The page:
Five schools, 10 trading centres, three cell offices, a coffee cooperative and health centre are some of the facilities that were connected to the national grid last week, adding impetus to the country’s efforts to attain universal access to electricity by 2024.
The move is part of the electrification project being implemented in four sectors of Ruhango district, which include Bweramana, Ntongwe, Kinazi and Ruhango.
The schools that were connected are Groupe Scolaire Ntongwe, Ecole Primaire Gikoma, Groupe Scolaire Nyarurama, Groupe Scolaire Gisali and Ecole Primaire Gako.
Some 3600 households have already been connected across the district. Rwanda Energy Group (REG) targets to connect 7,500 households in Ruhango district in the 2018/2019 fiscal year.
Access to electricity in the district has fuelled the birth of various entrepreneurial projects, ranging from milling plants, saloons to welding and stationary shops.
Groupe Scolaire Ntongwe in Ntongwe sector was established in 1957 and was connected to electricity last month. The school has over 1,500 students from nursery level to Twelve Year Basic Education.
According to Frederic Habimana, its Headmaster, they are already witnessing change.
“We used to struggle to get some services such as printing exams and school reports. We were behind. The One laptop per child programme sounded like a dream because we could not ask for them without electricity,” he said.
Habimana noted that the development will ease the cost of preparing teaching material and exams.Now the school plans to set up a computer laboratory to help teach students ICT course.
“Soon, we will receive computers since we have power. Access to electricity is helping the students to study ICT related courses. Teachers started to prepare their studies using laptops among other activities,” Habimana.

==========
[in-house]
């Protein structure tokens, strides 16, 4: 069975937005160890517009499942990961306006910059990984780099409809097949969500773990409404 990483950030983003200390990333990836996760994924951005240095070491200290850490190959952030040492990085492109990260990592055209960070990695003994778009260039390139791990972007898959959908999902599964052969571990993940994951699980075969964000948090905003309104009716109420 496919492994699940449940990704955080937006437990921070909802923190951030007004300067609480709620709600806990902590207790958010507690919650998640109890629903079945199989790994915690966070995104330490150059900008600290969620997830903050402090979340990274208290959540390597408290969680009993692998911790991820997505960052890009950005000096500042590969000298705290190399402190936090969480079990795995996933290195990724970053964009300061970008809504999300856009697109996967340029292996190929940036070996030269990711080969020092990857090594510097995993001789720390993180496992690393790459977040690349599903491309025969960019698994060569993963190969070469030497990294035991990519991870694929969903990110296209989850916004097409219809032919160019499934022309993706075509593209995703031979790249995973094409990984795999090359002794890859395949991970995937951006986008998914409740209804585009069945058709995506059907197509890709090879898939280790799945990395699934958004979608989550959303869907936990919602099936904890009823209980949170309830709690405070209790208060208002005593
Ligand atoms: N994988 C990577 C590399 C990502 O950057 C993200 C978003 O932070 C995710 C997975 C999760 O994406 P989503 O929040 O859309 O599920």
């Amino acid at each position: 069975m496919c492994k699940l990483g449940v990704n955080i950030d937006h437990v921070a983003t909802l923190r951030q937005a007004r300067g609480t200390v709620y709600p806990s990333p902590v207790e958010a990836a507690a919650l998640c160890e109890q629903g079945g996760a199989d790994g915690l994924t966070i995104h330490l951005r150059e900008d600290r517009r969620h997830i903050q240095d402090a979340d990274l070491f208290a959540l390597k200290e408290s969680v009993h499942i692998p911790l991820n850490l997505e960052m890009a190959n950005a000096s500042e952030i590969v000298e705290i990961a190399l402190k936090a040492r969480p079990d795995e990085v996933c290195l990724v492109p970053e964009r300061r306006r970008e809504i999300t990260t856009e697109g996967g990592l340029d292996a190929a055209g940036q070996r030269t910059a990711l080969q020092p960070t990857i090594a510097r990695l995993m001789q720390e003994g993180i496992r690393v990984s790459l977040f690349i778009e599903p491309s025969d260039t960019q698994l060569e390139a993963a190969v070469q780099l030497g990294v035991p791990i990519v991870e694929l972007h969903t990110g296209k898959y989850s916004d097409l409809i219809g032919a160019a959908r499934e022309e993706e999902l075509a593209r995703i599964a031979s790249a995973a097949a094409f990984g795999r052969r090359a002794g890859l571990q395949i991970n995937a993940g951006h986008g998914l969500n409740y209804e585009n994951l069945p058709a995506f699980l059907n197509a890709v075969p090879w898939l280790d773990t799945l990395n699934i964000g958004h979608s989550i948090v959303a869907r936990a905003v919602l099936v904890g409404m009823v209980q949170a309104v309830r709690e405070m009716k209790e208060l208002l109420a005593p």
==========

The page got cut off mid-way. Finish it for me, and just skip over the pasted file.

Since 2016, Gako Health Centre in Ntongwe sector has been dealing with numerous operational challenges.Health workers say that access to electricity has improved the centre’s ability to serve patients and enhanced their working conditions.
Before the health Centre received electricity in November this year, Jean Pierre Ndayisenga, a nurse, used use his phone touch as the source of light while attending to patients during evening and night hours.
“Within two years, our services were not effective. During the evening hours or cloudy days the microscope would not work properly because it requires effective light,” he said.
He added that they never used to have computers to record the patients’ biodata or search for their basic information about health insurance (Mituelle de Sante).
Alexandre Twagirimana, the Headmaster of Groupe Scolaire Gisali in Kinazi sector, said that in a trimester the school would spend over Rwf1 million on printing and photocopying exams as well as school reports.
“We used to spent time and money travelling to other centres to seek services that require power,” he said.
He added that the money saved will be spent on the school feeding programme.
Valens Habarurema, the Mayor of Ruhango district, urged the residents to protect the infrastructure to ensure sustainable development.
The Chief Executive Officer of Rwanda Energy Group (REG), Eng. Ron Weiss, said that REG will keep on working hard to meet its target to ensure the sustainable development of the country.
“Rwanda Energy Group will keep on contributing to the Districts’ performance contracts. Our target is to succeed in everything we do to develop the country,” Weiss added.
In the ongoing journey to reach the target of connecting all households in Rwanda by 2024, the percentage of access to electricity in Ruhango District stands today at 38.2 per cent.
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